Many promises were made when the African Intellectual Property Organization (OAPI), to which 17 countries belong, joined UPOV 91 more than five years ago: agricultural transformation thanks to a commercial seed sector, foreign investment in breeding, significant licensing income for national research institutions. Now a study co-financed by SWISSAID is bringing disillusionment.

The plant variety protection system UPOV 91 – a worldwide uniform system of plant variety protection created for the seed sector in industrialized countries – is not adapted to the socio-economic and agricultural conditions in West Africa and is therefore hardly used by OAPI member States and the private sector. The system has not led to a significant increase in plant breeding activities and has not advanced the seed industry in the region as a whole.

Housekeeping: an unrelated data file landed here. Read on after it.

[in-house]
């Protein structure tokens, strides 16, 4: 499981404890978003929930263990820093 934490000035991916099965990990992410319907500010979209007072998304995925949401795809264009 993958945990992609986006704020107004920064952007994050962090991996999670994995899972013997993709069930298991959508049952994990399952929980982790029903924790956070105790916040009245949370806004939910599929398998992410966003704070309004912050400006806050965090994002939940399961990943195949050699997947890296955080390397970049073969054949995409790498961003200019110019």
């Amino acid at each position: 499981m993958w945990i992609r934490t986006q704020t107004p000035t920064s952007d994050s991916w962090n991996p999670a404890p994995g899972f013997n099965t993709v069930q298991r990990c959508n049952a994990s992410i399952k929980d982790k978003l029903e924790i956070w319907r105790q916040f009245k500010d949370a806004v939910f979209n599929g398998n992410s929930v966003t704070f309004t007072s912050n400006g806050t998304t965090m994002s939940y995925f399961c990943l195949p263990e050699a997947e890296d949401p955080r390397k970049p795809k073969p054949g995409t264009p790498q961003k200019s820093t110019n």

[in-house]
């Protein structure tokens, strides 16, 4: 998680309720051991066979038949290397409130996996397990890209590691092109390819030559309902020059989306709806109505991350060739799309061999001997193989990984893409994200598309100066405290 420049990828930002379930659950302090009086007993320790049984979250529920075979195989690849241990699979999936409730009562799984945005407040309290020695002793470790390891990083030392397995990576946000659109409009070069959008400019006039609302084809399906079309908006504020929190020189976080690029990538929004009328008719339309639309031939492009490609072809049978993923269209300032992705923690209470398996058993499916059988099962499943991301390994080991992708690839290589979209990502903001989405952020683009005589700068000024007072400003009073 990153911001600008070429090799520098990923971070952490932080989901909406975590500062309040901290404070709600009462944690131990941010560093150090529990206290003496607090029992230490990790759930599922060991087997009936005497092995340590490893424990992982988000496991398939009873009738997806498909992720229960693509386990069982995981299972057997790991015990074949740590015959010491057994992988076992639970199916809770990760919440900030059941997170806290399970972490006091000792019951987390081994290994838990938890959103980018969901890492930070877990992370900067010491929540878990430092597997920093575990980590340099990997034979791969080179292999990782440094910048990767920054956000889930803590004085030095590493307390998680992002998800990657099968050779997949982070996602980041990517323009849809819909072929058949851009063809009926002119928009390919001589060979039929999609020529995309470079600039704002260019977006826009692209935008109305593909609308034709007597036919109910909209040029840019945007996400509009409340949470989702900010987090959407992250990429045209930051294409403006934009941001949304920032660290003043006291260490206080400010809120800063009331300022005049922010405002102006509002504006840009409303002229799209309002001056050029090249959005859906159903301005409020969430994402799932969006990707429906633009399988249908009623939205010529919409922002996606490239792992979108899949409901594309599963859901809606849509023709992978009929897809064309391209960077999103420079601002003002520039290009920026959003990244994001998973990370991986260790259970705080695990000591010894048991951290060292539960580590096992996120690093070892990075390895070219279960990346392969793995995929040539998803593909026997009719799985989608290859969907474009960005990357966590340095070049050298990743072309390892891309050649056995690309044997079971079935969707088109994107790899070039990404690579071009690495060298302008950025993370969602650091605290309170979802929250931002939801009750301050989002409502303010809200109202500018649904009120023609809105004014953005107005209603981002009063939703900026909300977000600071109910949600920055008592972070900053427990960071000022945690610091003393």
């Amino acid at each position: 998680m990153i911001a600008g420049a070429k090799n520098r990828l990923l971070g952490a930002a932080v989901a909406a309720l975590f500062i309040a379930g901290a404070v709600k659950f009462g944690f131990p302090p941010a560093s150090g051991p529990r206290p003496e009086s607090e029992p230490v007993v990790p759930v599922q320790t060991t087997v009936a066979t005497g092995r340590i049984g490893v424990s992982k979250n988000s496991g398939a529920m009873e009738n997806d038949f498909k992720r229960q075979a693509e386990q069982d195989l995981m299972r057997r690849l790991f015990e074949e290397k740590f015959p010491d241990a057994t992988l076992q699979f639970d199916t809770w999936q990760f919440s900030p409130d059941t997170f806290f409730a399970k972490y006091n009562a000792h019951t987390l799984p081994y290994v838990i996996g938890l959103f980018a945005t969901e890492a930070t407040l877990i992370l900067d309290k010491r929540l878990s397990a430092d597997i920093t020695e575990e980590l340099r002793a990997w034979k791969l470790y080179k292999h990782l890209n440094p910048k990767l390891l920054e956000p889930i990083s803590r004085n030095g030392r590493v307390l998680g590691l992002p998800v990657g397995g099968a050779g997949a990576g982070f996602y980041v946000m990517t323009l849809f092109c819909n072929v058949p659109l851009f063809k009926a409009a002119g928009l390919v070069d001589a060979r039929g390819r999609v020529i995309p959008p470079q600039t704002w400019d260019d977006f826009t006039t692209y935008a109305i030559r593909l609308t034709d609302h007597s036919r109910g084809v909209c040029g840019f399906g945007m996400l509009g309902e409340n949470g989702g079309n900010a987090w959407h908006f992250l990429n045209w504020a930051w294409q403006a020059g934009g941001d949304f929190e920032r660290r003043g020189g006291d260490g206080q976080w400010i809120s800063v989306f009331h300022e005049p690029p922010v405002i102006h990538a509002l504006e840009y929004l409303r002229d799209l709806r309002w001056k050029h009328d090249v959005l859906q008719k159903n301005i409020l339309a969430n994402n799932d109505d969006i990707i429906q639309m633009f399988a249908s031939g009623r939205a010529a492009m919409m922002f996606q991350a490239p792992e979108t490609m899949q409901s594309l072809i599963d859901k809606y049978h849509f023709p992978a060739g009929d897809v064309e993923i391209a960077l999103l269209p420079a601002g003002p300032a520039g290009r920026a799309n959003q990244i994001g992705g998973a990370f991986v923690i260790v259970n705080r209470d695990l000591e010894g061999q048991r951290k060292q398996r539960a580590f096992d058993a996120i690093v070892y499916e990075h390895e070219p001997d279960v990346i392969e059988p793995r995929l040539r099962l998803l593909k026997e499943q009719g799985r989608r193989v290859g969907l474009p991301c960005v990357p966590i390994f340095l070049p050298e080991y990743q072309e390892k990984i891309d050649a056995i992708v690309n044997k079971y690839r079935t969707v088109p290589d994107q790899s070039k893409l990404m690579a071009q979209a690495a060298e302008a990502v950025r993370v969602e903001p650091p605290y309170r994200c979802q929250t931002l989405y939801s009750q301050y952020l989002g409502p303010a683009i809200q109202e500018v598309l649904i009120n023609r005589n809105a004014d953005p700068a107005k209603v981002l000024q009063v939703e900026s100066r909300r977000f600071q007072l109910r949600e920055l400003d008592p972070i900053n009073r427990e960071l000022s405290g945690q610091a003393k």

In OAPI countries, the majority of farmers’ seed needs are met by traditional farm-based seed systems. UPOV 91 has been applied one-to-one to these developing countries, but is not effective. Instead of providing solutions, UPOV 91 is associated with significant costs and missed opportunities for the people in the OAPI region.